High 800 ISO
Now very expensive

Portra 800 film has gained a passionate following amongst the film community thanks to its flexibility when shooting in different lighting conditions and its beautifully rendered grain and colors. The only downside with Kodak Portra 800 is that it's only sold in packs of five, so you can't officially buy a single roll to experiment with (although you might be able to find single rolls on eBay, be warned that they will have been taken out of their official packaging). However, it's such a good quality film that we can almost guarantee you won't be disappointed.

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6. Kodak Ektar 100 135 36

Sharp, fine-grained and modern all purpose color neg film

Type: Color negative | Format: 35mm | Exposures: 36 | Speed: ISO 100 | Chemistry: C-41

Ultra fine grain
High saturation
Regular C-41 processing
Expensive

Kodak claims the world's finest grain for a color negative film, thanks to its T-Grain technology. This film also boasts high saturation and sharpness, and Kodak says it's ideal for scanning and enlarging. Its rendition looks ideal for commercial and landscape photography, and it's cheaper than shooting transparency film.

(Image credit: B&H)
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7. Kentmere Pan 400 35mm 36exp

A flexible take on a black-and-white film

Type: Black and white | Format: 35mm | Exposures: 36 | Speed: ISO 400 | Chemistry: Black and white

Panchromatic B&W Negative Film
Fast and versatile
Fine Grain and Good Sharpness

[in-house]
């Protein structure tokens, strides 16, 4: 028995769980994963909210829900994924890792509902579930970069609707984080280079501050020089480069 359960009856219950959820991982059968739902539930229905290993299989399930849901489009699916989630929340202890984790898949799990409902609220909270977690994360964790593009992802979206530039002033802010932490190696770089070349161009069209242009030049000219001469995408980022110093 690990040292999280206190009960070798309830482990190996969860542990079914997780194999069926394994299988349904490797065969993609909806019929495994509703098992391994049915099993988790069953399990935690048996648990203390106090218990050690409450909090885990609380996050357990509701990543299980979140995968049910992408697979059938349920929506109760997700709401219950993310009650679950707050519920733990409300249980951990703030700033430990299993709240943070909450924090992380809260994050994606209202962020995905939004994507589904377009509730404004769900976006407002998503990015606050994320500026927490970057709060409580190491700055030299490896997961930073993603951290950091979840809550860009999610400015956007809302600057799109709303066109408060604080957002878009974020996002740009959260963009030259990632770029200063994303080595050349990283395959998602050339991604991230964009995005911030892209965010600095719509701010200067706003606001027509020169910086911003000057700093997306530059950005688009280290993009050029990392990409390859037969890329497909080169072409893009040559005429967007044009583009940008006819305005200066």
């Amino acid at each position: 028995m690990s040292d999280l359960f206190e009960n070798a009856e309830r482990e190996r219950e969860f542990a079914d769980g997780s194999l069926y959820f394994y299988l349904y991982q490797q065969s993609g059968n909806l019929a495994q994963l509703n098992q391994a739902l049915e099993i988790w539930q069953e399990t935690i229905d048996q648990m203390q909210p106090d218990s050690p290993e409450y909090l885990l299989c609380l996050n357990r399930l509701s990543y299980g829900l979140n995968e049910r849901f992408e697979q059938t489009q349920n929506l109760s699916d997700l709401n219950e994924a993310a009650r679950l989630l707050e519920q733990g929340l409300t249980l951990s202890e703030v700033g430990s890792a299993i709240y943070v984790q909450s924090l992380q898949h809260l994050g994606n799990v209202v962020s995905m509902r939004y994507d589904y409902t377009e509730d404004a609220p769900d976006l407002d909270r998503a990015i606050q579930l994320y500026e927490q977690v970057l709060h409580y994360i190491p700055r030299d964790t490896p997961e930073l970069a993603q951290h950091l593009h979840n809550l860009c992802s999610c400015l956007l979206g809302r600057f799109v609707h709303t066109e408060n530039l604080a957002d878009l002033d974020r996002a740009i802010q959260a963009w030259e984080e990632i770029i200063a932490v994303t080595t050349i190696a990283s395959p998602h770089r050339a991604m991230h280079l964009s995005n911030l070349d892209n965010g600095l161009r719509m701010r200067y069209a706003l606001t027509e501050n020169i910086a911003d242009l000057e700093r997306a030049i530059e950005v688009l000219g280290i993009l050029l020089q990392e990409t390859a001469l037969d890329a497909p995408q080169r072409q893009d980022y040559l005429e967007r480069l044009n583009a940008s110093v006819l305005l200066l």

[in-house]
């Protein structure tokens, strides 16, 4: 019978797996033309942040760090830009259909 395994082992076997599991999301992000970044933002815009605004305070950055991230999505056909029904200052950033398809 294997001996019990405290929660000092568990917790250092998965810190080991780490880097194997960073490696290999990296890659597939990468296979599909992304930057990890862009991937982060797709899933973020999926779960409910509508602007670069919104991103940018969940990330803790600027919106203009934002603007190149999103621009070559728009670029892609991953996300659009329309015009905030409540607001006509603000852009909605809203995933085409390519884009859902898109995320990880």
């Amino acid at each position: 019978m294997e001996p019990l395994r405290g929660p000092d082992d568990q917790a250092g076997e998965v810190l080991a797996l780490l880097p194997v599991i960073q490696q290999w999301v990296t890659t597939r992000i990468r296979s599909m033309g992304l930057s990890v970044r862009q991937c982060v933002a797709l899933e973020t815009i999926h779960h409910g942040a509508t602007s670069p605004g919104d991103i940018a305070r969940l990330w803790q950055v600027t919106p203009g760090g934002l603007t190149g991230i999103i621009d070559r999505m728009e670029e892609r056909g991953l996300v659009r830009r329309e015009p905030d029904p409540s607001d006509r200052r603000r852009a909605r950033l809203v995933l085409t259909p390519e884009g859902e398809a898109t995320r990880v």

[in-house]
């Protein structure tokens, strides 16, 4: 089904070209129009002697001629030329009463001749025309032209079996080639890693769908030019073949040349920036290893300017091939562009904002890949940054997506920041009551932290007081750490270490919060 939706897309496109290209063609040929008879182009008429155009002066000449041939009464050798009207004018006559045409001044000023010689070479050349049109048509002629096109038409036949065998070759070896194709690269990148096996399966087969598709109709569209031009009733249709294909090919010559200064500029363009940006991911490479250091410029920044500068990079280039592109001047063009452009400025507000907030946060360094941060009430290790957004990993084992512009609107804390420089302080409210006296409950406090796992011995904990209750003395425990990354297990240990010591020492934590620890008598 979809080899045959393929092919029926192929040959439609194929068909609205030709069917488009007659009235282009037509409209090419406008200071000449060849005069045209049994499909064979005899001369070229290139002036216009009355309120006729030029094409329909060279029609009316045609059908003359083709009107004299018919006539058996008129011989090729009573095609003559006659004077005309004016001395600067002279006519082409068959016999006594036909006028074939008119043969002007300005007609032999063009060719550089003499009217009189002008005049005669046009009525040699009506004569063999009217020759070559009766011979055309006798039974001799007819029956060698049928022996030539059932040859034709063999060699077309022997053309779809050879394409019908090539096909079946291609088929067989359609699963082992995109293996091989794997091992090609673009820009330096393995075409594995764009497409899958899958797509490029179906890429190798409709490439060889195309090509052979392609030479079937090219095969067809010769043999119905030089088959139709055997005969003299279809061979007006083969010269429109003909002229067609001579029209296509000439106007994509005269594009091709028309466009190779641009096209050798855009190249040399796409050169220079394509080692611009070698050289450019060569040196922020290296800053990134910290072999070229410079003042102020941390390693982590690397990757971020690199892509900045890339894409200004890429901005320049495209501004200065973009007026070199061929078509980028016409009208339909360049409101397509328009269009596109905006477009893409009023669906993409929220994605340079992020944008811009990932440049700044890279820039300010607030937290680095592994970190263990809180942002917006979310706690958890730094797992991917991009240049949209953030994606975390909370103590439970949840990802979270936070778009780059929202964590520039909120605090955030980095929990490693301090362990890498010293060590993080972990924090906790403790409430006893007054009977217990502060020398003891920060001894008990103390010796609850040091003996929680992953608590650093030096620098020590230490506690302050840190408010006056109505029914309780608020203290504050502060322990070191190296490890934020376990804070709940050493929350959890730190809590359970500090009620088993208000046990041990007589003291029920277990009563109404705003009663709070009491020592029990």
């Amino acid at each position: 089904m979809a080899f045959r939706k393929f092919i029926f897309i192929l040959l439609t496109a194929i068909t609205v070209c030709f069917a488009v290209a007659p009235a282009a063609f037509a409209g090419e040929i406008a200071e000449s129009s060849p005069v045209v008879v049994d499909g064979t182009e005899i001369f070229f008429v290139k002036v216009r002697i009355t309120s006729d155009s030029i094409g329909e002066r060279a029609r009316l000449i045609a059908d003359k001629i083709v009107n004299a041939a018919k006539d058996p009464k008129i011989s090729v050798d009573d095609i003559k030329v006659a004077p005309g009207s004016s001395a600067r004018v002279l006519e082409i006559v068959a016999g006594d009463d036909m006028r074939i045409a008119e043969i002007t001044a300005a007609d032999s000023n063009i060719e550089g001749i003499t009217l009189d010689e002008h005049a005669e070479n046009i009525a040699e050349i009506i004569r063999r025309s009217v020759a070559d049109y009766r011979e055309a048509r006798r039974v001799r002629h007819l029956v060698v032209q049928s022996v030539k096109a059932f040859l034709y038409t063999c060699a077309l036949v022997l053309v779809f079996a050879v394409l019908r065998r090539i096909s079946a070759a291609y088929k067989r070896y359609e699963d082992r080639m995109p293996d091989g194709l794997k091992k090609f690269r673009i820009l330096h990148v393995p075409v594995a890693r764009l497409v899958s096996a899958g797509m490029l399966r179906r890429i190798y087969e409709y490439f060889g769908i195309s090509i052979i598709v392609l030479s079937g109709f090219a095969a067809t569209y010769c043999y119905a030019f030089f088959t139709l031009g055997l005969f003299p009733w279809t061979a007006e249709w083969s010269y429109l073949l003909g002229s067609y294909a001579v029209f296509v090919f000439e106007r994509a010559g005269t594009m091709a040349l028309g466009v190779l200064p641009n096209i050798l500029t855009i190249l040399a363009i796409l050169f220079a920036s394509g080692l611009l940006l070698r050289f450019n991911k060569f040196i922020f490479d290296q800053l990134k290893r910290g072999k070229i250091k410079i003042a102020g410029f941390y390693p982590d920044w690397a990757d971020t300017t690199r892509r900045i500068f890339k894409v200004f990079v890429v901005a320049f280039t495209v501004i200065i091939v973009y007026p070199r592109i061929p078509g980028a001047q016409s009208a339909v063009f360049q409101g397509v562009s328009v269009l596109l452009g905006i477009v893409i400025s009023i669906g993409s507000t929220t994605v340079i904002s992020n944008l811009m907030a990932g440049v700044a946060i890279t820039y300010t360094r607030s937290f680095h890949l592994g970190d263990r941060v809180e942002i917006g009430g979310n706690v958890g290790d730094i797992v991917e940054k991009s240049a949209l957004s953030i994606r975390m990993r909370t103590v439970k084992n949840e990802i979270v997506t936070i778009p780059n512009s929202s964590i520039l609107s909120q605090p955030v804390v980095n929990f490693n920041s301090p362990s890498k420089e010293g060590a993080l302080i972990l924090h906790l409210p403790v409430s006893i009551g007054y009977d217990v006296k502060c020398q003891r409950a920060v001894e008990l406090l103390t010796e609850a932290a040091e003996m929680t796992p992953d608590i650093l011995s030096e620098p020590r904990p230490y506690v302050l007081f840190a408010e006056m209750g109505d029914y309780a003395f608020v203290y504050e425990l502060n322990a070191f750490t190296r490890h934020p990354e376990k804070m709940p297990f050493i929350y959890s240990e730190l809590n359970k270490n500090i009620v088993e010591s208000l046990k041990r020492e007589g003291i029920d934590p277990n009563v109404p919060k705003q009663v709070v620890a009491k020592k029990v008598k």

Lacks high contrast

Kentmere Pan 400 is a flexible and high-speed black and white negative film offering a nominal sensitivity of ISO 400/27°, making it suitable for use in available light and action photography, as well as general use. The film is characterized by a fine grain structure and good sharpness, as well as a broad tonal range and wide exposure latitude.

Kodak Portra 400 120

(Image credit: Kodak)

8. Kodak Portra 400 120

The vivid colors and low contrast make this a firm favorite among film fans

Type: Color negative | Format: 120 | Exposures: 8-15 depending on camera | Speed : ISO 400 | Chemistry: C-41

Perfect for skin tones
Flexible for lighting conditions
Only comes in packs of five
Expensive

Portra 400 film has gained a passionate following amongst the film community thanks to its flexibility when shooting in different lighting conditions and its beautifully rendered grain and colors. The only downside with Kodak Portra 400 is that it's only sold in packs of three or five, so you can't officially buy a single roll to experiment with (although you might be able to find single rolls on eBay, be warned that they will have been taken out of their official packaging). However, it's such a good quality film that we can almost guarantee you won't be disappointed.

Fujifilm 200 color film

(Image credit: Fujifilm)

9. Fujifilm 200

Vivid color, rich greens with low contrast make this a firm favorite

Type: Color negative | Format: 35mm | Exposures: 36 | Speed : ISO 400 | Chemistry: C-41

Fine Grain and High Sharpness
Amazing for landscapes
Wide Exposure Latitude
In shot supply

Fujifilm 200 Color Negative Film is a medium-speed daylight-balanced film offering a vivid color palette and excellent sharpness. It features a nominal sensitivity of ISO 200/24° along with a wide exposure latitude for use in a variety of lighting conditions. The film offers beautiful and natural skin tones for portraits and group settings, and its fine-grain structure enables high-quality results for prints and enlargements. Greens are also enriched by this film making it the perfect 35mm candidate for landscape work.

So no matter what your interest or skill level it goes to show that any film can become popular, who would of thought 5 years ago that we would be even talking about film again, let alone having a best film sold in 2022! The best thing about this list from B&H is that all of them are in stock and ready to ship, so if you have been wanting a film on this list, maybe now is the time to buy before its too late!

If you're feeling inspired, check out the best film cameras (opens in new tab) to see if you can find a model online. Is film photography better than digital (opens in new tab)?